Every week we ask five questions to one of our artists about how they survive and stay creative during lockdown.
We continue with Laura Chiabolotti, who works as a dance artist for BEEE Creative’s Improvising Generations. She is also a Dance Movement Psychotherapist.
1. How has social distancing and lockdown affected your ways of working?
Being thrown out of autopilot mode, I suddenly had some space to rest and reflect on my practice. It felt important to me to maintain connections with the people I work for. I was figuring out how to best offer input including dance.
BEEE Creative was one of the few organisations I work for, that responded and tried to adapt early on. By creating an activity pack for Improvising Generations, we could reach out to our audiences, give them something to work with on their own. But then it is nice to talk about what they had done or even show it to me. Still I miss the physical connection. I feel I can’t give the same as I would if I’m with them in the same space.
Nonetheless, I discovered that we can do much more than we think. I work with people with disabilities and complex needs. I couldn’t imagine doing sessions remotely. Being all too aware of the dangers and the impossibility to protect them from afar. Under normal circumstances, I’d never have tried. But I felt the urge to stay in touch, provide some consistency and familiarity, even if that meant just saying ‘Hey, I’m thinking of you’. But it went a lot better than I could ever have expected, we’re basically doing sessions now. It’s brilliant!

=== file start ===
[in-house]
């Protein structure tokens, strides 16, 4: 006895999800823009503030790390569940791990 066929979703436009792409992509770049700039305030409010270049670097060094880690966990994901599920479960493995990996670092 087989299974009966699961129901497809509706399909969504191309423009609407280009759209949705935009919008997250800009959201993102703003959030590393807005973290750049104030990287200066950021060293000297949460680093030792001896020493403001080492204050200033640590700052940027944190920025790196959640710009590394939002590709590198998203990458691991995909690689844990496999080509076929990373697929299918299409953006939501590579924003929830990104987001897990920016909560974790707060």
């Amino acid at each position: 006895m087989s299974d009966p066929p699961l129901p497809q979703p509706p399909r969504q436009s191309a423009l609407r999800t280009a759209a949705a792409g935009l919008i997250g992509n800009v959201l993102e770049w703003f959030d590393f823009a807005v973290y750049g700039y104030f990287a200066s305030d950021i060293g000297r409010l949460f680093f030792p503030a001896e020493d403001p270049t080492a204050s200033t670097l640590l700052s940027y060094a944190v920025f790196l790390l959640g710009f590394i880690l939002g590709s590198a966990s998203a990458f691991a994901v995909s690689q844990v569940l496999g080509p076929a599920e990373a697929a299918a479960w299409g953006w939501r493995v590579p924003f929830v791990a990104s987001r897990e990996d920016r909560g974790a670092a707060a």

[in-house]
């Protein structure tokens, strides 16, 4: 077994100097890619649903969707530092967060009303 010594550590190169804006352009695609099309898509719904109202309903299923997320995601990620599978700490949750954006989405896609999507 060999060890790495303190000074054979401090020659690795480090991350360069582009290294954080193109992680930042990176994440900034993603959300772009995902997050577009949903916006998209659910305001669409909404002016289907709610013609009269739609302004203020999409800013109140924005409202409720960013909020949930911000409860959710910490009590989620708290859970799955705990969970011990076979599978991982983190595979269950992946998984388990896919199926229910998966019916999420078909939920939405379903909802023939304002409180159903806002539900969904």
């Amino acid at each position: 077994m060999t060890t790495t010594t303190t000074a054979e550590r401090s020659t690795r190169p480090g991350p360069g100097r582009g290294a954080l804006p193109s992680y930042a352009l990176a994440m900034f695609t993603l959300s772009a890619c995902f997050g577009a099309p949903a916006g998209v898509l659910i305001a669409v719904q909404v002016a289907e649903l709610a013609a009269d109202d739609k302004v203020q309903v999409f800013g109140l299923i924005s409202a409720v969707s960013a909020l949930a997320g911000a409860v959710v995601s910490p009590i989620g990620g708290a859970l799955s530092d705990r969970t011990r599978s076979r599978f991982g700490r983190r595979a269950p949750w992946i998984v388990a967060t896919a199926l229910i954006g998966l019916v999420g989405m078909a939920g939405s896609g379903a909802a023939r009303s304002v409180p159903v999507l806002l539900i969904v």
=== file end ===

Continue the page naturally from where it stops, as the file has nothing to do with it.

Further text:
2. During these tough times: what can still make you smile?
Apart from little things and feeling connected to my dear ones far away.
It is heart-warming to see how amazingly people adapt and feeling I can contribute to that in some way.
3. How do you keep yourself motivated, learning and creatively inspired during this challenging period?
By dedicating time to the things that are good for me and my practice. I like doing yoga and dance around in my living room as much as doing research into my practice.
I try to be honest with my feelings. On a hard day, I do easy things and I won’t beat myself up if I don’t get everything done. Some days I’m proud of myself just getting through it.
4. When lockdown and social distancing ends, what would you want to keep doing?
Dedicating time to nurture myself and my practice.
Keeping that sense of connection with people even if far away.
5. If you could give one tip to our readers to help them stay creative at home, what would it be?
Find a way to nurture yourself, whether this is art or cooking your favourite meal or anything. Do one thing a day that you love doing just for yourself.
We still have a small number of Improvising Generations Activity Packs, which include 18 postcards to create your own dance class at home. Email email@example.com if you are interested in receiving a pack.
Blog by Laura Chiabolotti, 8 June 2020
*Photo credit: Simon Richardson